Monday, December 03, 2007

On Hunting

We're in that time of year again when people pay for the privilege of killing animals they don't need to. When people who can go through their lives without harming things go out of their way to find animals to kill. When animal-lovers express their love with a gun.

I've never understood it.

I know hunters. Some people who hunt are people I respect despite their willingness to kill. But I don't get it. How do people find joy in death? How is the use of modern technology against herbivores considered--by anybody--a sport? I get that humans used to have to kill to survive, that this activity was necessary. But it isn't anymore. I'd like to think that our ability, as humans, as rational beings, to reflect and choose action would lead to better behavior, but it doesn't ever seem to.

I was following a FARK thread this afternoon about hunters in Iowa getting shot by their hunting buddies. I have to admit that I laugh every time I read one of those stories. I figure, "You reap what you sow, brother. At least you were armed."

One of the hunting advocates on the board posted a quote, in defense of hunting, by Jose Ortega y Gasset:

To the sportsman the death of the game is not what interests him; that is not his purpose. What interests him is everything that he had to do to achieve that death - that is, the hunt. Therefore what was before only a means to an end is now an end in itself. Death is essential because without it there is no authentic hunting: the killing of the animal is the natural end of the hunt and that goal of hunting itself, not of the hunter. The hunter seeks this death because it is no less than the sign of reality for the whole hunting process. To sum up, one does not hunt in order to kill; on the contrary, one kills in order to have hunted.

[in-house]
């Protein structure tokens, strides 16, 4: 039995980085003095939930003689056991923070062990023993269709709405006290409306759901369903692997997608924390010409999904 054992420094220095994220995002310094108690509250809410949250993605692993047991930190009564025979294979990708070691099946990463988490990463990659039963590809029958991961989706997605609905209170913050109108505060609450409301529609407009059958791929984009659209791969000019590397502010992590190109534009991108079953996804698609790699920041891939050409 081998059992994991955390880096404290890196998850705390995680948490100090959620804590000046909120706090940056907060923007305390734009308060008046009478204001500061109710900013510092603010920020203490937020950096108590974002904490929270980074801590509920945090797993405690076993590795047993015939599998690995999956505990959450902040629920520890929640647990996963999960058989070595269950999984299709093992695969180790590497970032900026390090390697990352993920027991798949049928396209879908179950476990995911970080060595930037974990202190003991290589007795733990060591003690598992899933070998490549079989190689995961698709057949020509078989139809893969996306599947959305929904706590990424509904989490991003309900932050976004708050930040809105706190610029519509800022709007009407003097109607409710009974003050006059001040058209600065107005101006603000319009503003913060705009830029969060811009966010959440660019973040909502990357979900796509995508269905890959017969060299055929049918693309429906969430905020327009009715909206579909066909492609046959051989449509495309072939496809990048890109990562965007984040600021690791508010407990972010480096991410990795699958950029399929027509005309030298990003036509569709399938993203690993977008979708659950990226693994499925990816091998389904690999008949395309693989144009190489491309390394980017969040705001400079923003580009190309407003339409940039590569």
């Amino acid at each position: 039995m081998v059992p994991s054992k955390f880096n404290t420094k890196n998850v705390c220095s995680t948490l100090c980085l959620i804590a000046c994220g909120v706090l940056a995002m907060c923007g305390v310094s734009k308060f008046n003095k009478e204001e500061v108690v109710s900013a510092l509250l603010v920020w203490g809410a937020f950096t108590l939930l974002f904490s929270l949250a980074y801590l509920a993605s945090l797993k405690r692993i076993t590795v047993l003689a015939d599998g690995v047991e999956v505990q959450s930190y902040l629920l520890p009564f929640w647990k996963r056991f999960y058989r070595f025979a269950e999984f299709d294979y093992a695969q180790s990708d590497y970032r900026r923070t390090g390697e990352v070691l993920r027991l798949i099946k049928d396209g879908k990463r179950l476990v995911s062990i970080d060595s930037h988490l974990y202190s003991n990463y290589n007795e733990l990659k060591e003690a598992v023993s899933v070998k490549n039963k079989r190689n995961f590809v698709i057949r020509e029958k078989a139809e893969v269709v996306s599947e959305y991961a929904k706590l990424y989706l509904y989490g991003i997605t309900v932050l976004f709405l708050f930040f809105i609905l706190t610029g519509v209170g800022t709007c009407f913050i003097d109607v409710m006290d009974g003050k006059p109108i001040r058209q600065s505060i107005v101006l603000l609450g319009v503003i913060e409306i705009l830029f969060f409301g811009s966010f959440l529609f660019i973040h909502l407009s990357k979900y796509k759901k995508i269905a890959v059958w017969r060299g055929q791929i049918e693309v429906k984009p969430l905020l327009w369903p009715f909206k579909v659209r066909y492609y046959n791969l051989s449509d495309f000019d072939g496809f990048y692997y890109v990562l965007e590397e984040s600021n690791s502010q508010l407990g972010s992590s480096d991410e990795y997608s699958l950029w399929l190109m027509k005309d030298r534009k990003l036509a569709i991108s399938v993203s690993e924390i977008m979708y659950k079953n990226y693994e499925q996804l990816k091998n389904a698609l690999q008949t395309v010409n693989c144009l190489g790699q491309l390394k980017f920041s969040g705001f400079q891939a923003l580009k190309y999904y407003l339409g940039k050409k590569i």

- Jose Ortega y Gasset.


Upon reading this quote I was struck by how self-serving and romantic it was. There's nothing to qualify this as a defense of hunting--and it probably wasn't meant to be one--but it was used in such a way as to pretend to that role. Here's my quick dissection of the passage.

To the sportsman the death of the game is not what interests him; that is not his purpose.

But it is the result of a successful hunt, so whatever his purpose is, the death of an animal is an acceptable exchange for his . . . er, what? Pleasure? Satisfaction?

What interests him is everything that he had to do to achieve that death - that is, the hunt.

So his interest is important enough to accept the death of an animal. Interest. That’s compelling.

Therefore what was before only a means to an end is now an end in itself.

Because now that he has found a thrill in hunting, the death of the animal is justified. Kill something unnecessarily because it gives you an emotion. That’s your worthy end. Nice.

Death is essential because without it there is no authentic hunting: the killing of the animal is the natural end of the hunt and that goal of hunting itself, not of the hunter.